hydrocarbon mixtures such as isophorone-xylene. The emulsifying agents used are surfactants of the anionic, cationic, or non-ionic types and mixtures thereof. Representative of the anionic surfactants are fatty alcohol so dium sulfates, calcium alkylbenzenesulfonates and sodium dialkyl sulfosuccinates. Representative of the cationics are (higher alkyl) dimethylbenzylammonium chlorides. Representative of the nonionics are condensation products of alkylene oxides with fatty alcohols, alkyl phenols, mercaptans, amines or fatty acids, such as dinonylphenoxypolyethoxyethanol in which there are 8 to 100 ether groupings and similar polyethoxy compounds prepared with other hydrophilic groupings, including esters of long chain fatty acids and mannitan or sorbitan, which are reacted with ethylene oxide.

TABLE IX.HERBICIDAL EVALUATIONS BY SOIL INCORPORATION Percent kill of plant species ti ii r B C D E F G H I K M N O I Q R 'l" U V W X B 50 0 100 20 30 20 0 100 20 0 0 0 0 100 0 90 0 H 20 99 30 100 0 0 100 100 0 100 40 50 0 0 99 0 90 0 I 95 20 95 0 60 100 40 0 100 100 0 100 0 90 0 0 100 0 60 0 13 The following compositions are typical or emulsifiable concentrate formulations when solvents are used.

Parts/100 parts total N-(1,1-dialkyl-3-chloroacetonyl) benzamide to 35 Solvent 55 to 88 Emulsifying agent 2 to 10 Wettable powder formulations comprise an N-(1,ldialkyl-3-chloroacetonyl) benzamide admixed in a solid carrier along with a surface active agent(s) which gives this type of formulation its wettability, dispersibility and spreading characteristics. Solid carriers which are suitable for preparing these wettable powder formulations are those which have been rendered agronomically suitable by pulverizing devices and may be organic or inorganic in nature. Suitable organic carriers are soybean, walnut or wood flower or tobacco dust; and suitable inorganic ones are clays of the montmorillonite (bentonite), kaolinite or fullers earth types; silicas such as diatomaceous earth and hydrated silica; silicates such as talc, pyrophyllite, or alkaline earth silicates, and calcium and magnesium carbonates. A surfactant or mixture of surfactants is added to the wettable powder formulation. Suitable dispersing agents are sodium lignin sulfonate, sodium formaldehyde-naphthalene sulfonate, or sodium N-methyl- N-higher alkyl taurates. Wetting agents useful for this purpose include higher alkylaryl sulfonates such as calcium dodecylbenzenesulfonate, long-chained alcohol sulfates, sodium alkylphenoxypolyethoxyethyl sulfonates, sodium dioctyl sulfosuccinate, and ethylene oxide adducts with fatty alcohols or with higher alkylphenols, such as oetylphenoxypolyethoxyethanol in which there are 8 to 80 ether groupings and similar polyetho-xy compounds made from stearyl alcohol. Operative spreading or adhesive agents include glycerol mannitan laurate or a condensate of polyglycerol and oleic acid modified with phthalic anhydride. Additionally, many of the surfactants discussed above function as spreading and adhesive agents. The active ingredient content of the wettable powders may be in the range of about 20% to 80% however, the preferred range of concentration is 50% to 75%.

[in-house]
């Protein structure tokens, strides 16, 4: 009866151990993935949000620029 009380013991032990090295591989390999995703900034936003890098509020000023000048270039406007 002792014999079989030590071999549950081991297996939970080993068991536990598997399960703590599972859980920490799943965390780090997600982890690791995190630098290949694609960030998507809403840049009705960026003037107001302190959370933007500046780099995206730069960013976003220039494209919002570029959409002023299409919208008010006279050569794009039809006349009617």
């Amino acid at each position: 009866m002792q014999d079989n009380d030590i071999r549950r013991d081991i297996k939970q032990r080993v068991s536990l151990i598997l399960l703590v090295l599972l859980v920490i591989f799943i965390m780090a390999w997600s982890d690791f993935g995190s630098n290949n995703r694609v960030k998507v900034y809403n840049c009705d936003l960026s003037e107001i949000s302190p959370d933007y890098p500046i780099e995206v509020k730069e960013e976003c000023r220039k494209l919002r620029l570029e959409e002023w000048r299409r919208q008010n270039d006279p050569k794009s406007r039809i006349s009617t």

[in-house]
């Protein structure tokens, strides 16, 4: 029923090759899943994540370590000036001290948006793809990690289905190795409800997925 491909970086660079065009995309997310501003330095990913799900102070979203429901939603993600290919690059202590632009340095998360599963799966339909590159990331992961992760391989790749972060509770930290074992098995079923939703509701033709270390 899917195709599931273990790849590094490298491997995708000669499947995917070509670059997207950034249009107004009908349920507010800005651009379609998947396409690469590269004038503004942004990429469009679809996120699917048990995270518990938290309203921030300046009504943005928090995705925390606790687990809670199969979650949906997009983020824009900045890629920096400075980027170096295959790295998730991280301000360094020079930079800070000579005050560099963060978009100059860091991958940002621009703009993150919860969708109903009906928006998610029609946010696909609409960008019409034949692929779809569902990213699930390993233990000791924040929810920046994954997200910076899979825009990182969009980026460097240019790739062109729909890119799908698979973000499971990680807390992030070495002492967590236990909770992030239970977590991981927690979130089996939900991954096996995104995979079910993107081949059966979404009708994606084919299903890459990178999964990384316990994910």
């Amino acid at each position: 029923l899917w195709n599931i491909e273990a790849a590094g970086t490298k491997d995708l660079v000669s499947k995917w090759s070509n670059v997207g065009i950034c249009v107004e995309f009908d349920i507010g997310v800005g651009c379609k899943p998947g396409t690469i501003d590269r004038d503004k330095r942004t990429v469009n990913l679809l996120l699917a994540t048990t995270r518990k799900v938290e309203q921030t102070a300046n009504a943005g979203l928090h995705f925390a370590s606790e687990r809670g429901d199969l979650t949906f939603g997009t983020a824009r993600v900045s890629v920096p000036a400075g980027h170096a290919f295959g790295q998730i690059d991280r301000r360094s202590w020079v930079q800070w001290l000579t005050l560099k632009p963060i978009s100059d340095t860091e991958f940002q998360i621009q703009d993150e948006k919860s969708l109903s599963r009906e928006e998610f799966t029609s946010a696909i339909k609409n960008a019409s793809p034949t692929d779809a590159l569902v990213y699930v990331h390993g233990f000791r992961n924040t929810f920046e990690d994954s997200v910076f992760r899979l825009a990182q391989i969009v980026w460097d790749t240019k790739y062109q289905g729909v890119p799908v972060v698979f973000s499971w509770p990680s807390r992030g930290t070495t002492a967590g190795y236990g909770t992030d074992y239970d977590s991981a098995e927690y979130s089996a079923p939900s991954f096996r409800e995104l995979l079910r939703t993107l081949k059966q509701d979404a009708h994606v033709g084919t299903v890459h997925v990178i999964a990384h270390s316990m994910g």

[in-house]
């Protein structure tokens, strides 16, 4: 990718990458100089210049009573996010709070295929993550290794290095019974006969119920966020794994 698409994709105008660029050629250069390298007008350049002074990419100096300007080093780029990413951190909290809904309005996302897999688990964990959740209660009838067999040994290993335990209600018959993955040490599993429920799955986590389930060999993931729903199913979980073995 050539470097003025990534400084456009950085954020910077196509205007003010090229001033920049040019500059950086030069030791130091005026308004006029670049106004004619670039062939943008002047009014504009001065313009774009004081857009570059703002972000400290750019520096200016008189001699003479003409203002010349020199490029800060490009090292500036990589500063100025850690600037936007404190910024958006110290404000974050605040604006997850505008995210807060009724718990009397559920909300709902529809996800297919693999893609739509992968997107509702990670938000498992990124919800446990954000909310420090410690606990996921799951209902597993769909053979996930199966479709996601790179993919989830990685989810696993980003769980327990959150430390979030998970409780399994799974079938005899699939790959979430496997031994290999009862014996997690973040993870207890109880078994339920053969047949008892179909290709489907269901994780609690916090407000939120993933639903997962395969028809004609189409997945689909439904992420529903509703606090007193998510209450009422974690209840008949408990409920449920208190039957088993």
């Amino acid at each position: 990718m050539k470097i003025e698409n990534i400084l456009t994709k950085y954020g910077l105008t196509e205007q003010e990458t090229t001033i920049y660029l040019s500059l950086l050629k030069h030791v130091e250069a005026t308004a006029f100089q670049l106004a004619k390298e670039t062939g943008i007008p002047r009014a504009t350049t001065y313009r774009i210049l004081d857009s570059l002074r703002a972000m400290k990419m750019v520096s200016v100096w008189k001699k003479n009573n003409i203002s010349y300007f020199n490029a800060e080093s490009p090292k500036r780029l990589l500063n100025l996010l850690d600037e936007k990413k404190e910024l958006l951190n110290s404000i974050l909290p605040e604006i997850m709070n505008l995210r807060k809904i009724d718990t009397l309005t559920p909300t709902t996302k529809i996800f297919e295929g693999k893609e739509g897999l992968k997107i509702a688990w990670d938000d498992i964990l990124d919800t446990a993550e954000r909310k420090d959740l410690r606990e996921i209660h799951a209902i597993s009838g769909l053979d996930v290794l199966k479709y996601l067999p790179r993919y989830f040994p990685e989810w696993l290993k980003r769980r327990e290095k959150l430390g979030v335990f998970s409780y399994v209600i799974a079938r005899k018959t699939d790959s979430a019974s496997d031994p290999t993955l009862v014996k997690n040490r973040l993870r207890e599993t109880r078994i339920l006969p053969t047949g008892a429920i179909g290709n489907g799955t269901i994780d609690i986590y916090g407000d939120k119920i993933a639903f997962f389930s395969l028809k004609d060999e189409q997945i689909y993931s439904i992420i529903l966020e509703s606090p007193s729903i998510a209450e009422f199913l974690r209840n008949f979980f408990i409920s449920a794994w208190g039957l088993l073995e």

The following compositions are typical for wettable powder formulations:

Parts/100 parts total N-(1,l-dialkyl-3-chloroacetonyl) benzarnide 20 to 80 Carrier 10 to 79 Surfactants 1 to 10 Dust concentrates are made by incorporating an N-(l, l-dialkyl3-chloroacetonyl) benzamide of this invention into a solid carrier such as finely powdered clays, talc, silica and synthetic silicates, alkaline earth carbonates and diluents of natural origin, such as tobacco dust or walnut shell flour. Granular formulations are made from similar type solid carriers except that the particle size is larger, in the range of to 60 mesh. A small amount of dispersing agent may be incorporated into these solid formulations. The concentration of active ingredients in these dust or granular formulations may be in the range of 0.5 to 15%.